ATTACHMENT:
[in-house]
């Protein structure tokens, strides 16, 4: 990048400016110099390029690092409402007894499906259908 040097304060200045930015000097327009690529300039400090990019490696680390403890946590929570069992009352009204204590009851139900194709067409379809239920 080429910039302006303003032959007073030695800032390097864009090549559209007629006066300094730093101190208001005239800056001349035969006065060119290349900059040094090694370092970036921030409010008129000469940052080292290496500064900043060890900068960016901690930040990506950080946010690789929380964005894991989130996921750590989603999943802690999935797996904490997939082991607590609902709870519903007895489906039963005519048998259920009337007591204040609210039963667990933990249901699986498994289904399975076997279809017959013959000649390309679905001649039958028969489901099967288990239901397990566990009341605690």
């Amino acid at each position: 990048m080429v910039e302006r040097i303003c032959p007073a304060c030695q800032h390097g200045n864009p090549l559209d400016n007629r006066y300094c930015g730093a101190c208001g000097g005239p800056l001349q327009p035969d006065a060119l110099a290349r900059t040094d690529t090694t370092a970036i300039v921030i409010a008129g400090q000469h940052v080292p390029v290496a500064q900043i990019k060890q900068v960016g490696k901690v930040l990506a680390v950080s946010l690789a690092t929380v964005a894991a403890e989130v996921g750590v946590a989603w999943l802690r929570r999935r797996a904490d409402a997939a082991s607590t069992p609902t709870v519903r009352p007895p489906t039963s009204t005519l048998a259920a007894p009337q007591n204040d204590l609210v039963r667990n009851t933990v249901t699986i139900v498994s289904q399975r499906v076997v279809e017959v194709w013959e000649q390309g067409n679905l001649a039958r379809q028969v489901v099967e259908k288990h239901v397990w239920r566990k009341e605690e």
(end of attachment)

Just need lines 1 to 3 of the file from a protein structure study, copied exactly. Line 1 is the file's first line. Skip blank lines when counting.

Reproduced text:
[in-house]
């Protein structure tokens, strides 16, 4: 990048400016110099390029690092409402007894499906259908 040097304060200045930015000097327009690529300039400090990019490696680390403890946590929570069992009352009204204590009851139900194709067409379809239920 080429910039302006303003032959007073030695800032390097864009090549559209007629006066300094730093101190208001005239800056001349035969006065060119290349900059040094090694370092970036921030409010008129000469940052080292290496500064900043060890900068960016901690930040990506950080946010690789929380964005894991989130996921750590989603999943802690999935797996904490997939082991607590609902709870519903007895489906039963005519048998259920009337007591204040609210039963667990933990249901699986498994289904399975076997279809017959013959000649390309679905001649039958028969489901099967288990239901397990566990009341605690």
């Amino acid at each position: 990048m080429v910039e302006r040097i303003c032959p007073a304060c030695q800032h390097g200045n864009p090549l559209d400016n007629r006066y300094c930015g730093a101190c208001g000097g005239p800056l001349q327009p035969d006065a060119l110099a290349r900059t040094d690529t090694t370092a970036i300039v921030i409010a008129g400090q000469h940052v080292p390029v290496a500064q900043i990019k060890q900068v960016g490696k901690v930040l990506a680390v950080s946010l690789a690092t929380v964005a894991a403890e989130v996921g750590v946590a989603w999943l802690r929570r999935r797996a904490d409402a997939a082991s607590t069992p609902t709870v519903r009352p007895p489906t039963s009204t005519l048998a259920a007894p009337q007591n204040d204590l609210v039963r667990n009851t933990v249901t699986i139900v498994s289904q399975r499906v076997v279809e017959v194709w013959e000649q390309g067409n679905l001649a039958r379809q028969v489901v099967e259908k288990h239901v397990w239920r566990k009341e605690e």